The Struggle Against Royal Tyranny: Bastille Day and Your Family History

18 July 2023
by Ancestry® Team

Bastille Day, the French national celebration, which takes place on July 14 each year, commemorates one of the most turbulent periods in French history. It’s a thrilling tale: an angry mob stormed a massive medieval fortress used as a political prison, capturing it and signaling the beginning of the end for the tyrannical French monarchy. As with most historical events, the real story is much more complex—and in the case of Bastille Day’s history, more inspiring, too.

Do you have French ancestors? If they were alive in the 1780s, you might have a personal connection to the events surrounding Bastille Day and the French Revolution that followed.

Understanding the History of the Bastille

If you were to time-travel back to Paris between 1400 and 1789, the Bastille would be one of the first things you’d notice. Standing 100 feet tall, this massive stone fortress had eight towers and an enormous moat. It was originally built starting in 1370 as a fortification to protect the city wall against an English attack; King Charles VI enclosed it several decades later, creating a freestanding building.

By the 1600s, the Bastille was no longer a defensive structure—it was a prison. Over time, the monarchy began to use the building to imprison people who had spoken up against the crown. Often, prisoners were detained simply by order of the king, without the option for a trial. Some rich and famous prisoners , including Voltaire, were allowed to spend  their captivity in luxurious private apartments; others were stuck in stone cells. The Man with the Iron Mask was famously imprisoned there for five years, until his death in 1703. 

As conditions in France deteriorated in the 1700s, the Bastille had become a symbol of the despotic monarchy and its arbitrary power as it represented a system of government that ignored ordinary  people in favor of the nobility. The fact that wealthy prisoners received better treatment further emphasized the unfair divisions between the rich and the poor.

The Storming of the Bastille: A Revolutionary Milestone

In 1789, France was in dire straits. The country was severely in debt, due in part to loans it made to the United States during the American Revolution. Taxes were high, especially for those who were already struggling—peasants were required to pay between 33% and 50% of their income in taxes. Meanwhile, members of the nobility were often tax-exempt.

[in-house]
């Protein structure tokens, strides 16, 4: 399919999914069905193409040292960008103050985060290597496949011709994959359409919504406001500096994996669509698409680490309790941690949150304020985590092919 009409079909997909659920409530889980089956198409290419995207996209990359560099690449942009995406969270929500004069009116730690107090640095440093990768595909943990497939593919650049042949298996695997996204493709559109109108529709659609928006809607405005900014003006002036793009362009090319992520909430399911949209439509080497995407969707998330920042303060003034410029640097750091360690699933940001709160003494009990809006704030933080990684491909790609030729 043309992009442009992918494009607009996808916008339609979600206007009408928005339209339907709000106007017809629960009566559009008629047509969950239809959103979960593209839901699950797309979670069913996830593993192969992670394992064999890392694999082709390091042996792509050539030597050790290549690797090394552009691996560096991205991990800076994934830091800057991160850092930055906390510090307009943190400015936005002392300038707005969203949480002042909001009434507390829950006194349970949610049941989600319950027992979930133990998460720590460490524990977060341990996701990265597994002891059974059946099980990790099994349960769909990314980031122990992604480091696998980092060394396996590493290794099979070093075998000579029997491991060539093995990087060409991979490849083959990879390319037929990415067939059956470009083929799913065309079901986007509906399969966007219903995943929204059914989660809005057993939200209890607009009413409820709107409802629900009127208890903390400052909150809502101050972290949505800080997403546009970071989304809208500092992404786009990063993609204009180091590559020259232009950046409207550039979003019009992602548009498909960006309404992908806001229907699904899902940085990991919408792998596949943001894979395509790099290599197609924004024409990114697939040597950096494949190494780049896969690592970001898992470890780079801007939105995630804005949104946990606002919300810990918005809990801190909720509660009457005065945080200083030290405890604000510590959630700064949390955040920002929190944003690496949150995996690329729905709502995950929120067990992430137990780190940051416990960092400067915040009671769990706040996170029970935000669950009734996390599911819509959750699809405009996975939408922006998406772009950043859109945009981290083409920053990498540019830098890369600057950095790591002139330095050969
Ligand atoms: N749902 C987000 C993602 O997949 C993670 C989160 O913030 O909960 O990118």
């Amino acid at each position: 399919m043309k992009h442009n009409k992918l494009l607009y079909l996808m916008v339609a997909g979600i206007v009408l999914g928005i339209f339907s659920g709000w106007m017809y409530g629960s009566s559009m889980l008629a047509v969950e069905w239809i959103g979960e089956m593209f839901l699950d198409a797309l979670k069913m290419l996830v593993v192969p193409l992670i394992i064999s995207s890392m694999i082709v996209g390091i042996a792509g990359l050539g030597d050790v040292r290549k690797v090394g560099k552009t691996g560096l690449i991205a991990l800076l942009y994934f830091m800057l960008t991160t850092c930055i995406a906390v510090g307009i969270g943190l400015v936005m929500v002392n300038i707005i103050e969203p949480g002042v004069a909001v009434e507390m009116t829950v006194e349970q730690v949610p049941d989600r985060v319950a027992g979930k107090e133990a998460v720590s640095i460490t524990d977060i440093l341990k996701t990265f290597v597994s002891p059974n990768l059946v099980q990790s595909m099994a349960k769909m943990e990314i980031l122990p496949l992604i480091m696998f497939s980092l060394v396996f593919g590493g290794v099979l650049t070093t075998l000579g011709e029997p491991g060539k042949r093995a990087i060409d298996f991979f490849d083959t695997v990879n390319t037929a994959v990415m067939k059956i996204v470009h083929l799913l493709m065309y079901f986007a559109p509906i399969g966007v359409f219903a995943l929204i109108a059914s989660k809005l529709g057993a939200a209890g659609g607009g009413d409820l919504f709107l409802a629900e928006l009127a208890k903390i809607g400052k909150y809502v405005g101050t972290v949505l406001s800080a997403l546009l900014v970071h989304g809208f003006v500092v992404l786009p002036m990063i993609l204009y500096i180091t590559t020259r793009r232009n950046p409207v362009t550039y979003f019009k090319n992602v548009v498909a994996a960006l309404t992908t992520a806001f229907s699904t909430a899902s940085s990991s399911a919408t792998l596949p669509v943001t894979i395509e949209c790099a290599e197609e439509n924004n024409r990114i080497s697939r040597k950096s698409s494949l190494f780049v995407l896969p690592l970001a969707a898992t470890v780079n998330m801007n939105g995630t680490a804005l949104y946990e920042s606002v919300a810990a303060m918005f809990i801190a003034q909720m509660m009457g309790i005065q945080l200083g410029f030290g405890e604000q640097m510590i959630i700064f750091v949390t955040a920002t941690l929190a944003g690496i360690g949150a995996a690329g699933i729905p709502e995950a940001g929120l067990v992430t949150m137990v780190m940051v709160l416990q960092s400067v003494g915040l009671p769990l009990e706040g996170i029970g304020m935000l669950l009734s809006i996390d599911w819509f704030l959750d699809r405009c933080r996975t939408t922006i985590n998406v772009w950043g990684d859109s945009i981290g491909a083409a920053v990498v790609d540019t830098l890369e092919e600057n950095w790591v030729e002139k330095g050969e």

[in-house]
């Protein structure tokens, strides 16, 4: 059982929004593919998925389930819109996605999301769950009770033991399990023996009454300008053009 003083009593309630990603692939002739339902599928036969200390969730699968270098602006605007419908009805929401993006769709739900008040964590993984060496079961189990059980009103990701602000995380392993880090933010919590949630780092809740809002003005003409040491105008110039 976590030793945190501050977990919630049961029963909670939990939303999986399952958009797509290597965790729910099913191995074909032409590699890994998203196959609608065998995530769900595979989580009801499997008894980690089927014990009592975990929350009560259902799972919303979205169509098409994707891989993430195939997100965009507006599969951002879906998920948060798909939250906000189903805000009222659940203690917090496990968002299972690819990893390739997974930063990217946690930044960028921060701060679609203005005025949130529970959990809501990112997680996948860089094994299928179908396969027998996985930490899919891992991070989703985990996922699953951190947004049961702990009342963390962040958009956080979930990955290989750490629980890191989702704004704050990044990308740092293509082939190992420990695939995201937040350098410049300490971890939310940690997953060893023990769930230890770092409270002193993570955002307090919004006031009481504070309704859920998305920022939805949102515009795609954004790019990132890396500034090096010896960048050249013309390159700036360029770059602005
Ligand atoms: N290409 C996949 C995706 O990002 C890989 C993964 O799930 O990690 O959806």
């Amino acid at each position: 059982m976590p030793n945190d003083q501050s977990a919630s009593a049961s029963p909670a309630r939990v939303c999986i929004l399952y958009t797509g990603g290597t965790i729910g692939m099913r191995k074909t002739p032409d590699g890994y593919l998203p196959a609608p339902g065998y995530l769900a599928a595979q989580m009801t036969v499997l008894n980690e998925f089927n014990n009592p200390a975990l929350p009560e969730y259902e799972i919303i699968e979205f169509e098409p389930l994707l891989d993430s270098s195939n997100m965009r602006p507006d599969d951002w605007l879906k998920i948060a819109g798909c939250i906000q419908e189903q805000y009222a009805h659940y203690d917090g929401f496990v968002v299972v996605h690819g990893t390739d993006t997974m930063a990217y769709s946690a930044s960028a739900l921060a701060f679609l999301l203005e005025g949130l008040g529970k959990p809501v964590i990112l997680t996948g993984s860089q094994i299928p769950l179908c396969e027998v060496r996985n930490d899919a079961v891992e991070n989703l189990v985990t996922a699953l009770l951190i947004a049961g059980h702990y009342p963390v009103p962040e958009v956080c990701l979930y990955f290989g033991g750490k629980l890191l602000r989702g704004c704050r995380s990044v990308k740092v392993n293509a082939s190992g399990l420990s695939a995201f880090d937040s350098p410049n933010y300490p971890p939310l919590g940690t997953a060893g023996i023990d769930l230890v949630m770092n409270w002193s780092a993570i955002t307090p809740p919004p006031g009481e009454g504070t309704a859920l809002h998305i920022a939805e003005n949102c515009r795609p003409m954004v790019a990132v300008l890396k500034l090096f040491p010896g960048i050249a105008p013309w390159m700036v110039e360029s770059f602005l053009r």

The situation was so bad that in May of 1789, France’s King Louis XVI called a meeting of the Estates General, the representative assembly of the three “estates.” Representatives from the clergy (the First Estate), the nobility (the Second Estate), and the people (the Third Estate) gathered at Versailles to discuss possible reforms.

However, the three estates couldn’t decide on a voting system. The Third Estate wanted majority rule; after all, it had twice the number of representatives as the other two estates.

After arguing for more than a month, the Third Estate had had enough. Along with representatives from the clergy and some of the nobility, they formed the National Assembly on June 17, 1789. Their plan was to create a new constitution, govern France to benefit the people, and limit the king’s powers.

The Fall of the Bastille

American military band marching through Arc de Triomphe in Paris, Wikimedia Commons
American military band marching through Arc de Triomphe in Paris, Wikimedia Commons

Naturally, King Louis XVI resisted this transition. In a show of force and royal might, he began to amass French troops in Paris.

The tensions came to a head on July 14, 1789. Revolutionaries, angry at the military presence, took firearms from the Hôtel des Invalides to protect themselves against a coup. They initially stormed the Bastille in search of ammunition—but when the governor of the prison refused to hand it over, the mob took him captive and released the prisoners.

An important player in the American Revolution, the Marquis de Lafayette also played an important role in the French Revolution. After the Bastille fell, the Marquis de Lafayette took command of a local national guard tasked to maintain order throughout France. He was given the Bastille’s main key and shipped it to George Washington in March 1790. The prison key is now on display at Mount Vernon, Washington’s plantation in present-day Virginia’s Fairfax County.